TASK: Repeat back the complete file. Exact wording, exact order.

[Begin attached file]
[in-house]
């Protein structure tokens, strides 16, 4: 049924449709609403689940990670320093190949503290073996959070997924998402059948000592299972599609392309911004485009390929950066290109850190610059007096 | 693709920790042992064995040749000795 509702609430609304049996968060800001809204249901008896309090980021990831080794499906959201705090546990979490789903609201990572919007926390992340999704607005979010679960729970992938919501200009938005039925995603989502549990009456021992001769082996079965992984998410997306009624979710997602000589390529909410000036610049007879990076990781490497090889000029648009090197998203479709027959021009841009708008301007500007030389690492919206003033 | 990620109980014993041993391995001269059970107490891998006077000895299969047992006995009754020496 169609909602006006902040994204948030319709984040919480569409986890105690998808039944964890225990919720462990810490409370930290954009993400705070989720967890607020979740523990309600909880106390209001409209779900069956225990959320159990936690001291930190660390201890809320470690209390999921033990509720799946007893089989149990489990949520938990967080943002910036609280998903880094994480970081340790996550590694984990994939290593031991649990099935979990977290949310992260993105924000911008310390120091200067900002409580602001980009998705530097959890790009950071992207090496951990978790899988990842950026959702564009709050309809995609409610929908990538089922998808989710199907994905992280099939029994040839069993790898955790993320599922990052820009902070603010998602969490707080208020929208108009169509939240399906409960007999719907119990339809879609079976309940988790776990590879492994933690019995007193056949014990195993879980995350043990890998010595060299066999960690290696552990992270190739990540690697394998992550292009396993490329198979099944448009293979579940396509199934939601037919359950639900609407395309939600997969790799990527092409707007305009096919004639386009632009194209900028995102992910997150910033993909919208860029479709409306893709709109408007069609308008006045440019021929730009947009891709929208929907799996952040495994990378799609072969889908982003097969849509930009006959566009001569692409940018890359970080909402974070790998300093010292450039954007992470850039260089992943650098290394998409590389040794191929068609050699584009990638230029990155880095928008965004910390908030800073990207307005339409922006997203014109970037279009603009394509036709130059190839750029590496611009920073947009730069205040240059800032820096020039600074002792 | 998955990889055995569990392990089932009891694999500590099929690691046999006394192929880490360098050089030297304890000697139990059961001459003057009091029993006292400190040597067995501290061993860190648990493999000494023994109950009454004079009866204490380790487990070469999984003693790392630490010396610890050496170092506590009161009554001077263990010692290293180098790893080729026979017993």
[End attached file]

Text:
[in-house]
């Protein structure tokens, strides 16, 4: 049924449709609403689940990670320093190949503290073996959070997924998402059948000592299972599609392309911004485009390929950066290109850190610059007096 | 693709920790042992064995040749000795 509702609430609304049996968060800001809204249901008896309090980021990831080794499906959201705090546990979490789903609201990572919007926390992340999704607005979010679960729970992938919501200009938005039925995603989502549990009456021992001769082996079965992984998410997306009624979710997602000589390529909410000036610049007879990076990781490497090889000029648009090197998203479709027959021009841009708008301007500007030389690492919206003033 | 990620109980014993041993391995001269059970107490891998006077000895299969047992006995009754020496 169609909602006006902040994204948030319709984040919480569409986890105690998808039944964890225990919720462990810490409370930290954009993400705070989720967890607020979740523990309600909880106390209001409209779900069956225990959320159990936690001291930190660390201890809320470690209390999921033990509720799946007893089989149990489990949520938990967080943002910036609280998903880094994480970081340790996550590694984990994939290593031991649990099935979990977290949310992260993105924000911008310390120091200067900002409580602001980009998705530097959890790009950071992207090496951990978790899988990842950026959702564009709050309809995609409610929908990538089922998808989710199907994905992280099939029994040839069993790898955790993320599922990052820009902070603010998602969490707080208020929208108009169509939240399906409960007999719907119990339809879609079976309940988790776990590879492994933690019995007193056949014990195993879980995350043990890998010595060299066999960690290696552990992270190739990540690697394998992550292009396993490329198979099944448009293979579940396509199934939601037919359950639900609407395309939600997969790799990527092409707007305009096919004639386009632009194209900028995102992910997150910033993909919208860029479709409306893709709109408007069609308008006045440019021929730009947009891709929208929907799996952040495994990378799609072969889908982003097969849509930009006959566009001569692409940018890359970080909402974070790998300093010292450039954007992470850039260089992943650098290394998409590389040794191929068609050699584009990638230029990155880095928008965004910390908030800073990207307005339409922006997203014109970037279009603009394509036709130059190839750029590496611009920073947009730069205040240059800032820096020039600074002792 | 998955990889055995569990392990089932009891694999500590099929690691046999006394192929880490360098050089030297304890000697139990059961001459003057009091029993006292400190040597067995501290061993860190648990493999000494023994109950009454004079009866204490380790487990070469999984003693790392630490010396610890050496170092506590009161009554001077263990010692290293180098790893080729026979017993």